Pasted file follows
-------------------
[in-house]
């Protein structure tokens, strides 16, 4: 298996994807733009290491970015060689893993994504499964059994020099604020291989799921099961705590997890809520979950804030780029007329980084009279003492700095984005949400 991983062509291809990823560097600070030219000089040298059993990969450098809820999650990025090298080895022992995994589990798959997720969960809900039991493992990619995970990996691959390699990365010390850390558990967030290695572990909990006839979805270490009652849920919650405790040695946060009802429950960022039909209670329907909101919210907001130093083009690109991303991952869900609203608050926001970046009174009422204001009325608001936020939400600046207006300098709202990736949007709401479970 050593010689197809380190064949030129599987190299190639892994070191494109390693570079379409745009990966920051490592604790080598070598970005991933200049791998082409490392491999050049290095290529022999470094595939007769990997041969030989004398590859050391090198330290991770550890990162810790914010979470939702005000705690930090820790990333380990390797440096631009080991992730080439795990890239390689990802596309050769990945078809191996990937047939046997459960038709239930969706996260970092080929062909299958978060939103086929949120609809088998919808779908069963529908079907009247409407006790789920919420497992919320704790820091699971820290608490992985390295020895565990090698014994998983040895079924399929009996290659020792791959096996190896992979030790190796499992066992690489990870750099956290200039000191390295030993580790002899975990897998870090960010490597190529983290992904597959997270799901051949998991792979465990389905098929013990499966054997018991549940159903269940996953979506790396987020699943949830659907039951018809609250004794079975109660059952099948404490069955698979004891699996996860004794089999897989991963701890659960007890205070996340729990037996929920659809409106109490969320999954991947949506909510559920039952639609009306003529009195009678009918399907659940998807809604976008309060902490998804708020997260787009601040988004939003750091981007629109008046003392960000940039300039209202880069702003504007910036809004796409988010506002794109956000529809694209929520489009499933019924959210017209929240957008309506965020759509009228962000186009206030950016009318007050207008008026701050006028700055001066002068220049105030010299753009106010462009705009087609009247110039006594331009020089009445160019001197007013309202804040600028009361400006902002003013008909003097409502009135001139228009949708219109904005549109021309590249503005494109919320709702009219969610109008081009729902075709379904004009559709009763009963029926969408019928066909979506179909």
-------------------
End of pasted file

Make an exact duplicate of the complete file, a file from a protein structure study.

[in-house]
């Protein structure tokens, strides 16, 4: 298996994807733009290491970015060689893993994504499964059994020099604020291989799921099961705590997890809520979950804030780029007329980084009279003492700095984005949400 991983062509291809990823560097600070030219000089040298059993990969450098809820999650990025090298080895022992995994589990798959997720969960809900039991493992990619995970990996691959390699990365010390850390558990967030290695572990909990006839979805270490009652849920919650405790040695946060009802429950960022039909209670329907909101919210907001130093083009690109991303991952869900609203608050926001970046009174009422204001009325608001936020939400600046207006300098709202990736949007709401479970 050593010689197809380190064949030129599987190299190639892994070191494109390693570079379409745009990966920051490592604790080598070598970005991933200049791998082409490392491999050049290095290529022999470094595939007769990997041969030989004398590859050391090198330290991770550890990162810790914010979470939702005000705690930090820790990333380990390797440096631009080991992730080439795990890239390689990802596309050769990945078809191996990937047939046997459960038709239930969706996260970092080929062909299958978060939103086929949120609809088998919808779908069963529908079907009247409407006790789920919420497992919320704790820091699971820290608490992985390295020895565990090698014994998983040895079924399929009996290659020792791959096996190896992979030790190796499992066992690489990870750099956290200039000191390295030993580790002899975990897998870090960010490597190529983290992904597959997270799901051949998991792979465990389905098929013990499966054997018991549940159903269940996953979506790396987020699943949830659907039951018809609250004794079975109660059952099948404490069955698979004891699996996860004794089999897989991963701890659960007890205070996340729990037996929920659809409106109490969320999954991947949506909510559920039952639609009306003529009195009678009918399907659940998807809604976008309060902490998804708020997260787009601040988004939003750091981007629109008046003392960000940039300039209202880069702003504007910036809004796409988010506002794109956000529809694209929520489009499933019924959210017209929240957008309506965020759509009228962000186009206030950016009318007050207008008026701050006028700055001066002068220049105030010299753009106010462009705009087609009247110039006594331009020089009445160019001197007013309202804040600028009361400006902002003013008909003097409502009135001139228009949708219109904005549109021309590249503005494109919320709702009219969610109008081009729902075709379904004009559709009763009963029926969408019928066909979506179909």